The site was once an amusement park, baseball diamond, and more
By: SARAH E. WARD
When the IU South Bend River Crossing campus apartments were dedicated in 2008 and students began moving in that fall, there probably wasn’t a thought about the land the apartments now rested on.
Indeed it is certainly just soil, grass and some old concrete bleachers—but there is long history tied to the plot that is located between Lincoln Way East and the St. Joseph River in South Bend.
The property that sits across from IUSB and is connected by a pedestrian bridge built in 2006 once served many purposes for the residents of South Bend and Mishawaka. In the late 1880s the property was purchased by a streetcar company where they built a terminal and began transporting commuters.
The Northern Indiana Railway Inc. opened Springbrook Park in 1899 and offered picnic areas and available space for concerts. Opening parks was not uncommon for streetcar companies at that time, as many of their weekly riders would also use them on the weekend to visit the park. The railway was earning so much money from transporting patrons to the park that they installed a few rides. Over the next 25 years, Springbrook added more attractions including a dance hall, an amphitheater and a midway.
In 1916 a racetrack was added which included sulky racing, horse racing and later, automobile racing. Eventually, South Bend would host the first and only NASCAR race on July 25, 1952 where 3,700 fans showed up to watch the 100-mile 200-lap spectacle.
A baseball diamond was also constructed and it would later be used by the South Bend Blue Sox from the All-American Girls Baseball League from1943 until 1954.
A man named Charles Deibel eventually leased the property from the Northern Indiana Railway Company where he hired Earl J. Redden Sr., also known as Pete, as the manager of the park. Earl J “Pete” Redden Sr. eventually purchased the park from the Northern Indiana Railway Company in 1925.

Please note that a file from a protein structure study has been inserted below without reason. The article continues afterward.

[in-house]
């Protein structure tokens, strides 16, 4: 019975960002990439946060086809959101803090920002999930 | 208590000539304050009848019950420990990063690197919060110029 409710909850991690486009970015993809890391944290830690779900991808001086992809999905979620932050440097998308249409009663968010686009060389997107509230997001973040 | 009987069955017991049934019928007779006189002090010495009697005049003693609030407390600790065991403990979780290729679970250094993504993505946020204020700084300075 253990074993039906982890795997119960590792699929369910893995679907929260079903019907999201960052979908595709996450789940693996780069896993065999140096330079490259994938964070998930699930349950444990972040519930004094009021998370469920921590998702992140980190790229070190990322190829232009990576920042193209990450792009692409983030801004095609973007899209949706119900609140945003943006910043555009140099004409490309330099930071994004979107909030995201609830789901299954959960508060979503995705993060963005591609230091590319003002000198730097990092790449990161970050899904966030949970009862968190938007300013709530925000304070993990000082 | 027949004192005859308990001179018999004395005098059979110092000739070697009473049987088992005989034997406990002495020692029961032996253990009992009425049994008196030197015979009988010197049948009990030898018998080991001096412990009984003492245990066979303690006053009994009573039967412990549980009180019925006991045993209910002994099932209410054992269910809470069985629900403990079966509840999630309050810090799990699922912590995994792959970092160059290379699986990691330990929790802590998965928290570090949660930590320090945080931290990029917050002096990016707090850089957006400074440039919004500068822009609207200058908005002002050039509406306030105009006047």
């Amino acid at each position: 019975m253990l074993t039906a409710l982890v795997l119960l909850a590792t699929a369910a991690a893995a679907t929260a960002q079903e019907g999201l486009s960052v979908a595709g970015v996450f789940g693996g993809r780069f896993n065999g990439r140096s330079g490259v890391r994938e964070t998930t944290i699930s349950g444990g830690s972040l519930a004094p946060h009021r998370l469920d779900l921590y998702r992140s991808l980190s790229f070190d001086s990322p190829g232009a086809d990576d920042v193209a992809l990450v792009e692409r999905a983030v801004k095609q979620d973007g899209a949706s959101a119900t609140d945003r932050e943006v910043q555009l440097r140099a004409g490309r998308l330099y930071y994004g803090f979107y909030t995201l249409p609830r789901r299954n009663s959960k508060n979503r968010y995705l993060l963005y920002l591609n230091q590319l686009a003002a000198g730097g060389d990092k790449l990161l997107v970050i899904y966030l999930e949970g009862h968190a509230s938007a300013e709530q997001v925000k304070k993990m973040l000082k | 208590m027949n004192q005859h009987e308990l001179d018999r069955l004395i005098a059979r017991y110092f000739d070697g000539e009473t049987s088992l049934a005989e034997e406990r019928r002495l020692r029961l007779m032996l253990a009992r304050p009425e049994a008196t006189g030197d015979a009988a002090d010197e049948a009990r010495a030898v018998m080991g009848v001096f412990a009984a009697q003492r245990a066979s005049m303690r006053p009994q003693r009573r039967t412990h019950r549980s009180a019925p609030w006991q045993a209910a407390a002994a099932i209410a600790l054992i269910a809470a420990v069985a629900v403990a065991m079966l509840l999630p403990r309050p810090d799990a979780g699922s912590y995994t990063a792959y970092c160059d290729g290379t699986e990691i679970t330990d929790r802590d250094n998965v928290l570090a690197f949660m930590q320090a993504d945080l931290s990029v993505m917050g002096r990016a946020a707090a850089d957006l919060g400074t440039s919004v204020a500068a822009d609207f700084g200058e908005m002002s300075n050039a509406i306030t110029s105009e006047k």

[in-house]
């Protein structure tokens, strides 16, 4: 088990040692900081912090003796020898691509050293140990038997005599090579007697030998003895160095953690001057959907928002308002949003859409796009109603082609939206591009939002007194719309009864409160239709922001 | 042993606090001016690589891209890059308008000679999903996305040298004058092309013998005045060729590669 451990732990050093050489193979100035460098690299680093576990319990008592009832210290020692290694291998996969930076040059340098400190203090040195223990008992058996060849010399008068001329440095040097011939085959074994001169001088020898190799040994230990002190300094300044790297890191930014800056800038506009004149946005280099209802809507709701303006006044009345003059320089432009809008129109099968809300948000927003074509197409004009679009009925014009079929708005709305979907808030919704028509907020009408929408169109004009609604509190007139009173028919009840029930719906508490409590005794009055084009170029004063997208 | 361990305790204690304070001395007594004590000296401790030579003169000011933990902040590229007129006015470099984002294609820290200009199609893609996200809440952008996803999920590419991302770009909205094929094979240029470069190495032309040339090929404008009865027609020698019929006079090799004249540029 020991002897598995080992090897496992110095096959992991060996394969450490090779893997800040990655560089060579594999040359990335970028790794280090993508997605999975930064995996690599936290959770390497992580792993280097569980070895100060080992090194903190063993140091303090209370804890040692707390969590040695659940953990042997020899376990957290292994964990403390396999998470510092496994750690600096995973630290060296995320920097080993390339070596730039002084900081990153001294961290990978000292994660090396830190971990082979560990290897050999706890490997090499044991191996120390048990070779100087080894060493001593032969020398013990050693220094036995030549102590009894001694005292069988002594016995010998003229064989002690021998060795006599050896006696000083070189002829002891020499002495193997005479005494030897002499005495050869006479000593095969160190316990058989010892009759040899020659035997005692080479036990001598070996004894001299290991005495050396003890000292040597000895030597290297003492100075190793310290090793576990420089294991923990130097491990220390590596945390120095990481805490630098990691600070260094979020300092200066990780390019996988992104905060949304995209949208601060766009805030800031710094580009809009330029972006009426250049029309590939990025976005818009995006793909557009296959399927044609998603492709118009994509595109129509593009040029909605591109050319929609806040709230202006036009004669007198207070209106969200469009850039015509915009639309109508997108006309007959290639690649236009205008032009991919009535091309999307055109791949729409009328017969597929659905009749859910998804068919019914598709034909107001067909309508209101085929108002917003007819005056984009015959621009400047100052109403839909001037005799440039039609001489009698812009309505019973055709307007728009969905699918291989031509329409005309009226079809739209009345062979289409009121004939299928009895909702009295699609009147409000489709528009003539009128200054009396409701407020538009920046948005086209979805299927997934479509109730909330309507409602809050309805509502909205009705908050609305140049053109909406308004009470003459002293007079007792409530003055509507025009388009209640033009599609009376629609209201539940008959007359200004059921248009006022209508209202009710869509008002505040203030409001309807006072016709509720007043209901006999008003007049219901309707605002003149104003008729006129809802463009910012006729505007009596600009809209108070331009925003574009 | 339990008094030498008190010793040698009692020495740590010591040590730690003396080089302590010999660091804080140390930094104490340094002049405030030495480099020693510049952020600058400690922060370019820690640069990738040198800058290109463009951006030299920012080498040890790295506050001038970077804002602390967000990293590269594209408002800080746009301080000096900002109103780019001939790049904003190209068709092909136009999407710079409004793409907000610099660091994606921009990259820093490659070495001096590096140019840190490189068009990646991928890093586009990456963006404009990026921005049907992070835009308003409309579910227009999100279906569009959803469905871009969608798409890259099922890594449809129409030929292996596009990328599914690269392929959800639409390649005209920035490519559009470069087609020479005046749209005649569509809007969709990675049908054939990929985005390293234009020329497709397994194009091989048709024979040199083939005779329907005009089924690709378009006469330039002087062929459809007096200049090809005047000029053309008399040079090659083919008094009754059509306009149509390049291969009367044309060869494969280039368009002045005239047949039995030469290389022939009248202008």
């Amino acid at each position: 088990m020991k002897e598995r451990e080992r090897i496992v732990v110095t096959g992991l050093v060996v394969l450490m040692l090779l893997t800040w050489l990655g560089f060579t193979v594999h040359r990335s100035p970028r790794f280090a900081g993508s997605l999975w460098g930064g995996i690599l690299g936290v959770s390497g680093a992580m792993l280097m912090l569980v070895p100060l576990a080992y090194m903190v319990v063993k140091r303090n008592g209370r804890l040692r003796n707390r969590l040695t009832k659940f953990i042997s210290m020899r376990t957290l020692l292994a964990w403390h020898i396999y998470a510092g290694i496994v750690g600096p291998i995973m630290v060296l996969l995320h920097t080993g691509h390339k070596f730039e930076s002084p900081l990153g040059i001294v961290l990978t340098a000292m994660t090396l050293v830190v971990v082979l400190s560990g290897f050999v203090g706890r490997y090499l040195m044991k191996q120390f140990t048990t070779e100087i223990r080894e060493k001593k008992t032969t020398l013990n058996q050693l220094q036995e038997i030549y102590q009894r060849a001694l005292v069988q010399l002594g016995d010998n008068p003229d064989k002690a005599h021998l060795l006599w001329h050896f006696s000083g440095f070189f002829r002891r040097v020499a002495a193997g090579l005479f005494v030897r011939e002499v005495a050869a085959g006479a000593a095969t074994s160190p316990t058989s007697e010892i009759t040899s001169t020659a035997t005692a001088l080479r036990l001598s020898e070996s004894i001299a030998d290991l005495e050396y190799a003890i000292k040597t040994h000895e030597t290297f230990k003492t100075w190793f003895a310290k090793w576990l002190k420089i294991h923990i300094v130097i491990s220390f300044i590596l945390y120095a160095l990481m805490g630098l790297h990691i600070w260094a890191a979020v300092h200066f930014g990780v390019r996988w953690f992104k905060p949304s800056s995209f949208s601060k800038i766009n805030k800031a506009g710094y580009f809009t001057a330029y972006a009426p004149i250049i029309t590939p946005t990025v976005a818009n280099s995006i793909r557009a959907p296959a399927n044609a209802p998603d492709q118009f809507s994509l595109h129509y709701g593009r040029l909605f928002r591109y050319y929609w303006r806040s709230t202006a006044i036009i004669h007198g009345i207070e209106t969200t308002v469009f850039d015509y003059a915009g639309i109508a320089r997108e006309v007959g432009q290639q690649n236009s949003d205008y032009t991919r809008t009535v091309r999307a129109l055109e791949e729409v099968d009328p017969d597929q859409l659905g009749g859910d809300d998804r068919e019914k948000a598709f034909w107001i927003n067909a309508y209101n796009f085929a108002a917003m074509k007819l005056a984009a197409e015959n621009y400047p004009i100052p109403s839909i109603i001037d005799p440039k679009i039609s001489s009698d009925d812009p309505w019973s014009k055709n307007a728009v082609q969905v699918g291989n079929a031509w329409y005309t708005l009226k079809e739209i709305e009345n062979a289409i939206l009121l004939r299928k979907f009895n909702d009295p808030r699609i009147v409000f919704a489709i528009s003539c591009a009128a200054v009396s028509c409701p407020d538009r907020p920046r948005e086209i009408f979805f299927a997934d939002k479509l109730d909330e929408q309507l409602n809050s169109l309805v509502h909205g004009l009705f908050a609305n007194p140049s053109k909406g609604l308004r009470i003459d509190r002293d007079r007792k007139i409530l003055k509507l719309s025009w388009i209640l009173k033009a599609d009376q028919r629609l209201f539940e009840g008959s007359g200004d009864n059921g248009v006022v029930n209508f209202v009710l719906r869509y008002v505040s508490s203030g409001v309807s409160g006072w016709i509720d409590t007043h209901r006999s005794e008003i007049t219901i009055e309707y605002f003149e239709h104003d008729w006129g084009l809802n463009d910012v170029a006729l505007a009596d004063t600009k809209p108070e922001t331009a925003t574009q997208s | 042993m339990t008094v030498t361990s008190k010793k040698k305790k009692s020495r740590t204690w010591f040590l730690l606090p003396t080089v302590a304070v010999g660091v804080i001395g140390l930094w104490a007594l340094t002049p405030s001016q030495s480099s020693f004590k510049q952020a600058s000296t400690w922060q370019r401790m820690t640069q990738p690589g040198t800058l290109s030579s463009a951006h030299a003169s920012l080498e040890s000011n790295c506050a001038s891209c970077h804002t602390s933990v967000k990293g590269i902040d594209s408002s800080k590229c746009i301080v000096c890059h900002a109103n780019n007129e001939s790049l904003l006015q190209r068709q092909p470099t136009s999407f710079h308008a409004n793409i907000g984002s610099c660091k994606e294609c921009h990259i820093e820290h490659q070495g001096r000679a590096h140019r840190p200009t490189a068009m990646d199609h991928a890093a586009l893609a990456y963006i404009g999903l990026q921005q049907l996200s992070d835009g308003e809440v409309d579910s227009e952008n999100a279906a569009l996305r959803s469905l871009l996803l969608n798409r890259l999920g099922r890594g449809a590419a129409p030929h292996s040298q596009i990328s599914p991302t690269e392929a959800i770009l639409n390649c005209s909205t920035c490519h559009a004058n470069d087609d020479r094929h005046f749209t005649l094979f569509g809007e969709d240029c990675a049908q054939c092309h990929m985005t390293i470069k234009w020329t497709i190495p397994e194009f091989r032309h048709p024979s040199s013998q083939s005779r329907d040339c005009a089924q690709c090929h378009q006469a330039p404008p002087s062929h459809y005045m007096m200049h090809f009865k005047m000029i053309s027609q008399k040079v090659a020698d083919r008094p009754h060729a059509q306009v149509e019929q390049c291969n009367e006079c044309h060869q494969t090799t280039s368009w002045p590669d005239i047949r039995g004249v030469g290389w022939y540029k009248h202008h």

Reddens’ wife and two sons helped him manage the park that had many attractions including boat rides, midget car racing, a casino, a roller coaster called the Jack Rabbit and a merry-go-round from Germany.
Redden wanted to rename the park so he created a name contest with a $50 prize. A young girl entered the contest with the name “Playland,” she left with her fifty dollars and, as they say, the rest is history.
Earl J “Pete” Redden Sr. also created a contest to name the roller coaster and held a “kiddies day” where the first 1,000 children to arrive at the gate would earn free tickets.
In an interview with the South Bend Tribune, Reddens’ son Pete Redden Jr. talked about the impact his father and the park had on the community.
“He always carried extra tickets in his jacket pocket. He could spot kids who couldn’t afford to ride and give them a few. I still have people coming up to me today who remember that,” Redden Jr. said in the article.
In the interest of the older patrons visiting the park, there was a dance hall where famous big bands of the era came to town to perform. Some of those acts included Cab Calloway, Tommy Dorsey, Duke Ellington, Johnny “Scat” Davis and Guy Lombardo. People from all over the Midwest began traveling to Playland Park with a real boom in popularity in the 1920s and ‘30s.
After World War II things began to slow down for the local amusement park business. Television was becoming increasingly more popular and the rise of the huge parks like California’s Disneyland which opened in 1955.
Playland Park closed its gates to the children in the local area in 1960 but reopened as a lighted par-3 golf course. The golf course closed in the mid-1990s and IUSB soon purchased the property and began planning for onsite campus housing for students. The now complete River Crossing is the first time IUSB students have stand-alone dormitory housing.
When the world moves like the speed of light, it’s easy forget that others before them helped create the spaces and the history of their community. Playland Park is long gone, but the memories will live on and the photographs will give a small window into a festival of a time.